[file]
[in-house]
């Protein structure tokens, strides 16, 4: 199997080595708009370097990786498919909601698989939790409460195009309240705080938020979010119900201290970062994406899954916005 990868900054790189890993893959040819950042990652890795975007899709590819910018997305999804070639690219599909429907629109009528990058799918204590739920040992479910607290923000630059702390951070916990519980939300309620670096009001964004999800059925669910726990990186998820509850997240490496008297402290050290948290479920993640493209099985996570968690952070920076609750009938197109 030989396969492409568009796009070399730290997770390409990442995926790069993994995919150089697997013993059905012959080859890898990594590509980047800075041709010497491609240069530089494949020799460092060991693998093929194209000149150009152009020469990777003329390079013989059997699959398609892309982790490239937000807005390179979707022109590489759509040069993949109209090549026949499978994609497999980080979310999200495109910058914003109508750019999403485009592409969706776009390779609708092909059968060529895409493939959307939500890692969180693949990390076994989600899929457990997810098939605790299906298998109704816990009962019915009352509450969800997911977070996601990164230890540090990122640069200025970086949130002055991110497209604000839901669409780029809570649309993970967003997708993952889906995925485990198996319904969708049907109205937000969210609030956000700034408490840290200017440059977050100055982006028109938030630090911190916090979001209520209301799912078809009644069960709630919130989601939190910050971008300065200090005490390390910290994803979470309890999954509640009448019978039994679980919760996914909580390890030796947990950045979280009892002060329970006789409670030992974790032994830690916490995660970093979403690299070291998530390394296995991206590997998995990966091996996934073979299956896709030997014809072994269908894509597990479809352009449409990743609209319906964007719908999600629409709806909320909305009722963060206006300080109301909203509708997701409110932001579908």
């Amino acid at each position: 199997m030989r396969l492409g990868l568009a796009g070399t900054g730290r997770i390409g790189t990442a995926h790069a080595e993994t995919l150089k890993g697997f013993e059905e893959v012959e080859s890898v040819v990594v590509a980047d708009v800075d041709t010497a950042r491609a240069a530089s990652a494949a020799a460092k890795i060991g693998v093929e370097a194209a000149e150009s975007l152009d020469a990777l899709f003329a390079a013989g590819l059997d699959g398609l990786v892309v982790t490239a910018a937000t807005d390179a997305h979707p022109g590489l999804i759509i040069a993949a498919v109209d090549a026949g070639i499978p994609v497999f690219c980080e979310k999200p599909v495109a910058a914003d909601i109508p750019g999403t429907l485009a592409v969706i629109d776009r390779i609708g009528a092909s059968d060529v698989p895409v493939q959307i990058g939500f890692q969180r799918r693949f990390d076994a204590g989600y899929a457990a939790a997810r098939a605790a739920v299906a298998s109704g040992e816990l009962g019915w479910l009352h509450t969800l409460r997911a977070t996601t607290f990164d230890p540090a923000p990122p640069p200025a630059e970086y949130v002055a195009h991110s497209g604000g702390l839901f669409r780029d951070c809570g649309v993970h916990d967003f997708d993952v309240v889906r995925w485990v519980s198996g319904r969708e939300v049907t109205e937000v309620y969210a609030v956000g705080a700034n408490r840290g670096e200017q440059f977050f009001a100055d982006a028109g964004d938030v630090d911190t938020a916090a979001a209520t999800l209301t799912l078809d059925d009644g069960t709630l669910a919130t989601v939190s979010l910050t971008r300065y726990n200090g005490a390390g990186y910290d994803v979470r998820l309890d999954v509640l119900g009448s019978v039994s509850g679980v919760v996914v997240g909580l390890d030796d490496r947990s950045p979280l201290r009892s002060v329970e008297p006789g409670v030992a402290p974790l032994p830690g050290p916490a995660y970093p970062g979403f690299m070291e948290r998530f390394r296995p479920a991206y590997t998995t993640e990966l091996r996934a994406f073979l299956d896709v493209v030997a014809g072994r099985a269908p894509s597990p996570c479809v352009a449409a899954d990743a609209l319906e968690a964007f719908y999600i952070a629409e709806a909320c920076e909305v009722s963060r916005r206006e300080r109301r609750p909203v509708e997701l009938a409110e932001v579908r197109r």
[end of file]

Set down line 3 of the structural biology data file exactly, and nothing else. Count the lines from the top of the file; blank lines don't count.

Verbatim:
């Amino acid at each position: 199997m030989r396969l492409g990868l568009a796009g070399t900054g730290r997770i390409g790189t990442a995926h790069a080595e993994t995919l150089k890993g697997f013993e059905e893959v012959e080859s890898v040819v990594v590509a980047d708009v800075d041709t010497a950042r491609a240069a530089s990652a494949a020799a460092k890795i060991g693998v093929e370097a194209a000149e150009s975007l152009d020469a990777l899709f003329a390079a013989g590819l059997d699959g398609l990786v892309v982790t490239a910018a937000t807005d390179a997305h979707p022109g590489l999804i759509i040069a993949a498919v109209d090549a026949g070639i499978p994609v497999f690219c980080e979310k999200p599909v495109a910058a914003d909601i109508p750019g999403t429907l485009a592409v969706i629109d776009r390779i609708g009528a092909s059968d060529v698989p895409v493939q959307i990058g939500f890692q969180r799918r693949f990390d076994a204590g989600y899929a457990a939790a997810r098939a605790a739920v299906a298998s109704g040992e816990l009962g019915w479910l009352h509450t969800l409460r997911a977070t996601t607290f990164d230890p540090a923000p990122p640069p200025a630059e970086y949130v002055a195009h991110s497209g604000g702390l839901f669409r780029d951070c809570g649309v993970h916990d967003f997708d993952v309240v889906r995925w485990v519980s198996g319904r969708e939300v049907t109205e937000v309620y969210a609030v956000g705080a700034n408490r840290g670096e200017q440059f977050f009001a100055d982006a028109g964004d938030v630090d911190t938020a916090a979001a209520t999800l209301t799912l078809d059925d009644g069960t709630l669910a919130t989601v939190s979010l910050t971008r300065y726990n200090g005490a390390g990186y910290d994803v979470r998820l309890d999954v509640l119900g009448s019978v039994s509850g679980v919760v996914v997240g909580l390890d030796d490496r947990s950045p979280l201290r009892s002060v329970e008297p006789g409670v030992a402290p974790l032994p830690g050290p916490a995660y970093p970062g979403f690299m070291e948290r998530f390394r296995p479920a991206y590997t998995t993640e990966l091996r996934a994406f073979l299956d896709v493209v030997a014809g072994r099985a269908p894509s597990p996570c479809v352009a449409a899954d990743a609209l319906e968690a964007f719908y999600i952070a629409e709806a909320c920076e909305v009722s963060r916005r206006e300080r109301r609750p909203v509708e997701l009938a409110e932001v579908r197109r």